Real Estate Trends in 2021: Where are we going?

Why were home sales so strong in 2020 and what can we expect in 2021?

The great thing about 2020 is that the year is over and done. Between a pandemic, business closings, massive levels of unemployment, huge fires, and several major hurricanes the year has been a disaster. And yet – strangely – 2020 is also one of the best years on record for residential real estate. Sales were up, home prices soared, and mortgage rates reached historic lows.

For investors, the big question is why did real estate do so well in 2020? Much of the answer largely involves four factors: millennials, historically-low mortgage rates, a severe lack of inventory, and government policies involving forbearance, evictions, and foreclosures.

Millennials

Millennials – those aged between 24 and 39 – now total about 72 million people, roughly 22% of the population. They’re generally finished with school and in the workplace. Millennials are socializing and forming households. They don’t want to live with Mom and Dad (you can pretty much bet that lots of Moms and Dads agree), but for many their plans have been put on hold.

“The coronavirus outbreak has pushed millions of Americans, especially young adults, to move in with family members,” said the Pew Research Center in September. “The share of 18- to 29-year-olds living with their parents has become a majority since U.S. coronavirus cases began spreading early this year, surpassing the previous peak during the Great Depression era.”

“Millennials are a potent source of demand, which has been postponed by job losses associated with the pandemic” said Rick Sharga, Executive Vice President with RealtyTrac, a leading source of investor leads and real estate data. “As the economy comes back in 2021 look for a large number of millennials to enter the housing market, creating additional demand.”

The residential market in 2021 and beyond will reflect another reality. Millions of people now work from home. They no longer commute and yet businesses function. Going forward they’ll be looking for larger homes, properties with bedrooms, baths, and one or more home office spaces.

Mortgage rates

The year 2020 produced historically low mortgage rates. In the first week of the year, according to Freddie Mac, the typical 30-year mortgage was priced at 3.72%, a rate that fell to 2.67% by mid-December.

It might seem as though such low rates are a product of the pandemic and its related economic slowdown but the general interest rate decline is not new, it’s a continuation of a long-term trend – a very long trend. Annual mortgage rates in recent years look like this according to Freddie Mac.

  • 2019 –   3.94%
  • 2009 –   5.04%
  • 1999 –   7.44%
  • 1989 – 10.32%
  • 1979 – 11.20%

Interest rates in general have been falling for a very long time.

“Today, we live in a low-interest-rate environment, where the cost of borrowing for governments and institutions is lower than the historical average,” explains the Visual Capitalist. “It is easy to see that interest rates are at generational lows, but did you know that they are also at 670-year lows?”

What will happen to mortgage rates next year?

We don’t know what the future will bring but it’s hard to ignore the huge amount of cash sloshing around. Depositors added more than $2 trillion to US bank accounts in the first half of the year and interest rates fell to historic lows. A lot of cash worldwide – more than $18 trillion according to Bloomberg – is now invested with negative interest rates. If investors could do better with equivalent risk would not rates be higher? The sense here is that 2021 will continue to reflect lots of supply and relatively not much demand. If that’s the right analysis then lower rates loom ahead.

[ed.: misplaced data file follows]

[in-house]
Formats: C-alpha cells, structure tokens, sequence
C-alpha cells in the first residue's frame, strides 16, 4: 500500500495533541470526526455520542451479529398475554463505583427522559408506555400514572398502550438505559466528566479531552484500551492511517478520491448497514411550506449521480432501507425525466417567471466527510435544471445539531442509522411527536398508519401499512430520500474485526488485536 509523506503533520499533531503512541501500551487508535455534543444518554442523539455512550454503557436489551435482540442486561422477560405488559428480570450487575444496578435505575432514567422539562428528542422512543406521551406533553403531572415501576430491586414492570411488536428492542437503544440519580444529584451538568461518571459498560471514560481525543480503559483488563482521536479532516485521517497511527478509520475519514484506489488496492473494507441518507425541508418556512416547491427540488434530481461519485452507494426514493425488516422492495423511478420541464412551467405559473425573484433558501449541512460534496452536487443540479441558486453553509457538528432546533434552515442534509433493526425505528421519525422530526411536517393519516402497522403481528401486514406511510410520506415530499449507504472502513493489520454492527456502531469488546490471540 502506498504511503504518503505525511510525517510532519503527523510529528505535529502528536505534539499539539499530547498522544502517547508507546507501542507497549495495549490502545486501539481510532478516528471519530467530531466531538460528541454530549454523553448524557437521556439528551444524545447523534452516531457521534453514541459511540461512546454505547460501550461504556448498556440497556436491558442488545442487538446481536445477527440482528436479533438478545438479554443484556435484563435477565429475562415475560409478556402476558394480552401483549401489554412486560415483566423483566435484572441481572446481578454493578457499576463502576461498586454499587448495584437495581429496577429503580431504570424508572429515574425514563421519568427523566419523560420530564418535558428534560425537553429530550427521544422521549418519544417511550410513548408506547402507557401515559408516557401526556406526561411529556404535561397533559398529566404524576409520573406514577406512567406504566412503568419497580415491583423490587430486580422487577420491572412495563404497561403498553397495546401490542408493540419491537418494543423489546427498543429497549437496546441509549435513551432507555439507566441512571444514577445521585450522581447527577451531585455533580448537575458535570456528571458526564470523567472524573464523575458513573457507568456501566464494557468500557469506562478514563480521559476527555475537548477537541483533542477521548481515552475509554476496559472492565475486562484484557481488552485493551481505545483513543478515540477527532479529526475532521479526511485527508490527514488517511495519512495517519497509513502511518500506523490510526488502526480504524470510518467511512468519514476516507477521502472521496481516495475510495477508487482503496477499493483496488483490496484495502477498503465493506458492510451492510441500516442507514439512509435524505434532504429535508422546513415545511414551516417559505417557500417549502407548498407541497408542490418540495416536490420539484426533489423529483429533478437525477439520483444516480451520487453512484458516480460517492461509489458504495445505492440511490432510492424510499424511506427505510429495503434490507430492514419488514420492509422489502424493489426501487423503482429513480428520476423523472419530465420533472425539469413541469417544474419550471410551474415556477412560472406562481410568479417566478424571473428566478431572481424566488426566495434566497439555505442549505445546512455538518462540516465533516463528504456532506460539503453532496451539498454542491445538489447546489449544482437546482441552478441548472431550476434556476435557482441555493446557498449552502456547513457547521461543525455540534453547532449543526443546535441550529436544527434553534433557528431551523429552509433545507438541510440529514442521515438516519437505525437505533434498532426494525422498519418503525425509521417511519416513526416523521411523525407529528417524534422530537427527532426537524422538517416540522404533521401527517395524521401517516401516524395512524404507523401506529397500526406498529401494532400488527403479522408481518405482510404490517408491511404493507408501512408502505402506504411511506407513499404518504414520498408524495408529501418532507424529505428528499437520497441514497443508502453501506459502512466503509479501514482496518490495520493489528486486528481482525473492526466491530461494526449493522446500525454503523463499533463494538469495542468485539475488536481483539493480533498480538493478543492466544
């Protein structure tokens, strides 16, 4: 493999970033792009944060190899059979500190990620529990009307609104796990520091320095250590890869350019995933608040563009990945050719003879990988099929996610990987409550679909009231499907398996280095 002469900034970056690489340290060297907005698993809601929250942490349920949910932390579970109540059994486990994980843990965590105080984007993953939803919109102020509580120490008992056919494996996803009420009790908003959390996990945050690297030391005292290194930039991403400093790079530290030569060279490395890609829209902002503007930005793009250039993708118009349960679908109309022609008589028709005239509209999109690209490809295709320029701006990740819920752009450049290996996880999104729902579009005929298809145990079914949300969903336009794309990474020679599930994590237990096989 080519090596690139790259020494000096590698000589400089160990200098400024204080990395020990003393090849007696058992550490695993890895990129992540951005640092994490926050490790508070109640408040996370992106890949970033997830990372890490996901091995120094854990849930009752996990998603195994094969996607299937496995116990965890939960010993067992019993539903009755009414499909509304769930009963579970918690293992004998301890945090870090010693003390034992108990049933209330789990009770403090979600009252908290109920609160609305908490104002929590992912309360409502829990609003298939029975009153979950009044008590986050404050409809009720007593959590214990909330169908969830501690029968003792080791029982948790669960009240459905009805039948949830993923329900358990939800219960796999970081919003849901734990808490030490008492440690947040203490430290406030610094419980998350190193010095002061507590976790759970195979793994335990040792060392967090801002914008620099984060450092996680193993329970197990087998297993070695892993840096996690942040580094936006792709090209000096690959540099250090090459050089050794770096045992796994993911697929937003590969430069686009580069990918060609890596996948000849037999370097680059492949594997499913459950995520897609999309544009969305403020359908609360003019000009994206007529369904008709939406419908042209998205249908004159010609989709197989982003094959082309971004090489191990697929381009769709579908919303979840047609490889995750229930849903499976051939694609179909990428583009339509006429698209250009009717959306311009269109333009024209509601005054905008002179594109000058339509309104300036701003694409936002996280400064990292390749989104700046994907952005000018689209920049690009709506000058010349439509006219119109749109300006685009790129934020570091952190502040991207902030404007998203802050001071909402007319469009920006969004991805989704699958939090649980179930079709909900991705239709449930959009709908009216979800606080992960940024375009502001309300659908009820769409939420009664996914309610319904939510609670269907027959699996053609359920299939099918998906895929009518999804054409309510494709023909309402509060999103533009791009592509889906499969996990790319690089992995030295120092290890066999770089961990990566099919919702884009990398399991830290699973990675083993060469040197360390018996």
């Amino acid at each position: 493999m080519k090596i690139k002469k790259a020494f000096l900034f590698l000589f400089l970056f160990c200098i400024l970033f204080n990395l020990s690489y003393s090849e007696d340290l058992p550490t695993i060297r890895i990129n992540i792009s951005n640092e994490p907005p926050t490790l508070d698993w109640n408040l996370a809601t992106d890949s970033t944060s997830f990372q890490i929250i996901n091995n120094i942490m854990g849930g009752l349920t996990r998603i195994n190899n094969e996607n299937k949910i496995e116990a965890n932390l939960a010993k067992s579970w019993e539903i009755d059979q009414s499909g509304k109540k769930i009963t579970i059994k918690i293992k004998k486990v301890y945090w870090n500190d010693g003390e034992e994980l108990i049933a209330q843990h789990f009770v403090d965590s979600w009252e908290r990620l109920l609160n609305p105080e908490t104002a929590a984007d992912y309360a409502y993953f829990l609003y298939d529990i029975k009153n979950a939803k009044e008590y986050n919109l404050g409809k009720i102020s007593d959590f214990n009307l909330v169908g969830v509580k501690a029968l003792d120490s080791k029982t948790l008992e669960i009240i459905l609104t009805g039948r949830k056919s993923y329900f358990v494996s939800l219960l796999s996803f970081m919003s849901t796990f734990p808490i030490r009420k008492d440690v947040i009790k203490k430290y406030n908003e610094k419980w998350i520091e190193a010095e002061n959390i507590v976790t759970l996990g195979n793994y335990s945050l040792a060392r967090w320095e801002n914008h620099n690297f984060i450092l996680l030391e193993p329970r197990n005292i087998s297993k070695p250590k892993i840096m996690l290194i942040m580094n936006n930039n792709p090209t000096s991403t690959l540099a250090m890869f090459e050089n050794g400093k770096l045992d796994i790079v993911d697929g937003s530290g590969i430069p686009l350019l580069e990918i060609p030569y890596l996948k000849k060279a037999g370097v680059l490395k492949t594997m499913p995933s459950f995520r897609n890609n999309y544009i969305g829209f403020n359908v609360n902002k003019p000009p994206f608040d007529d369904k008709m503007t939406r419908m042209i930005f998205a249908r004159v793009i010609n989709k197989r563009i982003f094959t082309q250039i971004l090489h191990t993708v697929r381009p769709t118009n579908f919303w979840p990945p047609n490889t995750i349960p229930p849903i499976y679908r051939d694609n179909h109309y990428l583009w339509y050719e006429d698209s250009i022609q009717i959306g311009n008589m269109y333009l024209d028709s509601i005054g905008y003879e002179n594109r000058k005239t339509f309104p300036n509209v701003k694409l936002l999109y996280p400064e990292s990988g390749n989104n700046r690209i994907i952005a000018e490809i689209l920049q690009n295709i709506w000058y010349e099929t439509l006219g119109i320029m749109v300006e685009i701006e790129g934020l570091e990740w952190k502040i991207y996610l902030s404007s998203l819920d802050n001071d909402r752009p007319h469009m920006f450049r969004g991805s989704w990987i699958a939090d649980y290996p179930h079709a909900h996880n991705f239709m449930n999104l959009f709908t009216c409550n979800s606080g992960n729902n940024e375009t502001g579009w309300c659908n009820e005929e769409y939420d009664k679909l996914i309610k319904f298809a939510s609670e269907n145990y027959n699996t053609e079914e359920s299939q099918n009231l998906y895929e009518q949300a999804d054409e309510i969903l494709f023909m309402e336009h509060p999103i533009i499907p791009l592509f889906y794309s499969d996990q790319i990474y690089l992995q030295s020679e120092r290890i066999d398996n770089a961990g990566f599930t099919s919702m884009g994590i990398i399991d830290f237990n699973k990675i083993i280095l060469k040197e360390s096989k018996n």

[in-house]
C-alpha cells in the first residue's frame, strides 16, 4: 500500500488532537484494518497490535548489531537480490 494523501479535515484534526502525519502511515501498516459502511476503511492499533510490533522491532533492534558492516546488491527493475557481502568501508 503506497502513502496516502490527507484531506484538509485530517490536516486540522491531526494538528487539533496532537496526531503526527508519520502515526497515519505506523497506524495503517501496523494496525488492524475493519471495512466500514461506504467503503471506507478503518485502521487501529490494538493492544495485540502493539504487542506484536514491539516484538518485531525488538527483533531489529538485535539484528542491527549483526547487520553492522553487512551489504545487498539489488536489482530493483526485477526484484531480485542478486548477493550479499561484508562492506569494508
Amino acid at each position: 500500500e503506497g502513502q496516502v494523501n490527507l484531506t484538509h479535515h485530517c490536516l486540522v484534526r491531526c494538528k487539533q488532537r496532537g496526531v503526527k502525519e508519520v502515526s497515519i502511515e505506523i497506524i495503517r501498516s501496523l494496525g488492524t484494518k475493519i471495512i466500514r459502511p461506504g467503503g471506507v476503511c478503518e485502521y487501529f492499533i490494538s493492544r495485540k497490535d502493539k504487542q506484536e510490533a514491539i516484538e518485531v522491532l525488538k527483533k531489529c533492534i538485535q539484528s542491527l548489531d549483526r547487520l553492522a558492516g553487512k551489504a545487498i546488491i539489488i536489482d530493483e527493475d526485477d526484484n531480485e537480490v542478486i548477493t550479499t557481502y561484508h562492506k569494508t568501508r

What about inventory?

One reason for fast-rising home prices is the lack of inventory. According to the National Association of Realtors (NAR), in October total housing inventory stood at 1.42 million units, a record low.

A sudden increase in the available stock of properties for sale seems unlikely. The pandemic has introduced uncertainty into the marketplace, one reason for increased savings. Millions of people worry about jobs and credit. Replacement properties in the same market have also seen higher pricing.

One strategy that may become more attractive for current owners is a move from a high-cost area to places less expensive. In California, for example, the state government reported a net migration loss of 135,400 people during a recent one-year period.

Without more available inventory – supply – most areas are likely to see generally rising prices during the coming year.

What will the government do?

We don’t know how the incoming Biden Administration and new Congress will handle any number of leftover policy issues.

  • What will become of the .5% adverse market refinance fee that started December 1st? It applies to loans bought by Fannie Mae and Freddie Mac, a fee passed on to borrowers in the form of higher costs.
  • What happens when the federal eviction ban ends? If the government fails to act millions of households could potentially face dislocation while at the same time large numbers of properties held by small investors could become distressed and available at a discount.
  • Will the Federal Reserve continue to have the emergency powers it used at the start of 2020 to flood the country with money and preserve much of the economy? There is an effort on Capitol Hill to constrain the Fed.
  • What will happen with Fannie Mae and Freddie Mac? Will they be privatized? Will just-proposed liquidity standards be allowed to stand? Such standards would instantly raise mortgage rates.

What happens in Washington is the wild card and there’s no experience to help with the situation we have today. Keep your eyes on DC – that’s where the housing market in 2021 will largely be determined.

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